The Toronto Zoo and Fisheries and Oceans Canada have launched an app called Clam Counter, to encourage public awareness about freshwater mussel conservation.
Freshwater mussels are being critically endangered, and the app’s purpose is to enlist the public’s help in reporting information towards conservation efforts, while the app’s ‘expert mode’ turns it into a field guide for biologists. Clam Counter, which took two years to develop, aims to get kids and parents involved at the lake or when hiking along streams this summer.
Over 65% of freshwater mussel species are feeling the effects of being endangered due to habitat loss, pollution, and competition from invasive zebra mussels.
“Engaging interested Canadians for freshwater mussels takes us leaps and bounds ahead of a dozen field biologists working on our own,” says C. Lee, Curator of Fishes and Marine Invertebrates, Toronto Zoo, in a statement. “We are excited about this national app assisting mussels.”
Dr. Todd Morris, Fisheries and Oceans Canada, said “Whether you’re a cottager, amateur naturalist, or a professional scientist, this app is for you. The user friendly platform allows everyone to explore the fascinating world of freshwater mussels and contribute to the conservation of these imperiled animals.”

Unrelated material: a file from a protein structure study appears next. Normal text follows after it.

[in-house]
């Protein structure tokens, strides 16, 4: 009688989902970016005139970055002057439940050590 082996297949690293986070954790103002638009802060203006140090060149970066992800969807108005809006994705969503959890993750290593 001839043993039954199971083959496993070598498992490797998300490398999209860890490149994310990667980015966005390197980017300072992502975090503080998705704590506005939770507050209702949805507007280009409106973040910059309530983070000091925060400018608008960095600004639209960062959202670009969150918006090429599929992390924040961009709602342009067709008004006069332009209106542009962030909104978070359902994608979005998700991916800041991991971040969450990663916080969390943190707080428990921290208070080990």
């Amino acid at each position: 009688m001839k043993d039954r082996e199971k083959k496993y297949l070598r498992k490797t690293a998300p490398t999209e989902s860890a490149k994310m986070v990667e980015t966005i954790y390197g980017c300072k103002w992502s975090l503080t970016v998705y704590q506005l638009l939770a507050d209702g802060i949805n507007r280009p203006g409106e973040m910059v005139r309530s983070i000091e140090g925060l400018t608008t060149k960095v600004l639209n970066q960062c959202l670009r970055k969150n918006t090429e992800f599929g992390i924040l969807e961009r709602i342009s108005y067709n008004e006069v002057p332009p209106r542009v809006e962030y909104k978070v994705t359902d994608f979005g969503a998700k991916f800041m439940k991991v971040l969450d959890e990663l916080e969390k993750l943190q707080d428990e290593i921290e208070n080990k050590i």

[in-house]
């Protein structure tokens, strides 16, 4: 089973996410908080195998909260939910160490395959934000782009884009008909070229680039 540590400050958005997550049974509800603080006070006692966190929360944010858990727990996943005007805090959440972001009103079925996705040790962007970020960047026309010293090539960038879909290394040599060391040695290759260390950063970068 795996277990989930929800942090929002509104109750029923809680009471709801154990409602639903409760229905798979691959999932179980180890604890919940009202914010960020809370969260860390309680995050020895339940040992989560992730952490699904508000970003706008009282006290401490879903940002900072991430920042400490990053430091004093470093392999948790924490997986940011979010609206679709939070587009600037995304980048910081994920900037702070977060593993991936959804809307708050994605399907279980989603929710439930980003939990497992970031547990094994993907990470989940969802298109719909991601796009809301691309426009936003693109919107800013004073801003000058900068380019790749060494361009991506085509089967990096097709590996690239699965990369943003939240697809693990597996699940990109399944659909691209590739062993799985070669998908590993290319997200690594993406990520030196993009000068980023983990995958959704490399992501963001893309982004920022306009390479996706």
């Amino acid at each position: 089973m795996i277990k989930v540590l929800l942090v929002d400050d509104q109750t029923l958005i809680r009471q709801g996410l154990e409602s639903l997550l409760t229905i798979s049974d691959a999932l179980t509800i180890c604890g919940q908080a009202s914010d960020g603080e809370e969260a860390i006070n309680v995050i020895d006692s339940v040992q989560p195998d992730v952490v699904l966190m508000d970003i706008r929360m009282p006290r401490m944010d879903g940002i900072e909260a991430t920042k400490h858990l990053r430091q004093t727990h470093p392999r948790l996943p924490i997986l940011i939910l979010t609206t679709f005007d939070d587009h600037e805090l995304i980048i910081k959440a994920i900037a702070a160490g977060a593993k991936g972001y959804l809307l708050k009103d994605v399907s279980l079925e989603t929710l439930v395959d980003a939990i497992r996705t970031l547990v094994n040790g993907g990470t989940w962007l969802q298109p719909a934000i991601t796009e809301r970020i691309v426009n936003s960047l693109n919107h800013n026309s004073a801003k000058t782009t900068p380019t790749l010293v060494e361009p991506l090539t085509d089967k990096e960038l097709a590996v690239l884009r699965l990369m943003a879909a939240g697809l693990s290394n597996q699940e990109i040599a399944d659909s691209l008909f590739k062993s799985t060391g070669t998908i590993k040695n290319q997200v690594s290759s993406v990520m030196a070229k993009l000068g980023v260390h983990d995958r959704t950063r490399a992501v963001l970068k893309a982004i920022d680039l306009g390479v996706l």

There are currently 54 freshwater mussel species in Canada, with 41 of them found in Ontario’s rivers and lakes. These mussels help clean water and can filter up to 40 litres per day, provide habitat for food and other animals, while also acting as “bio indicators” for the health of ecosystems. Mussels can live up to 100 years and play a crucial role in aquatic ecosystems.
Clam Counter will help biologists map threatened and endangered mussels nationwide and is available for iOS and Android in both French and English.
Click here to download Clam Counter for iOS in the App Store.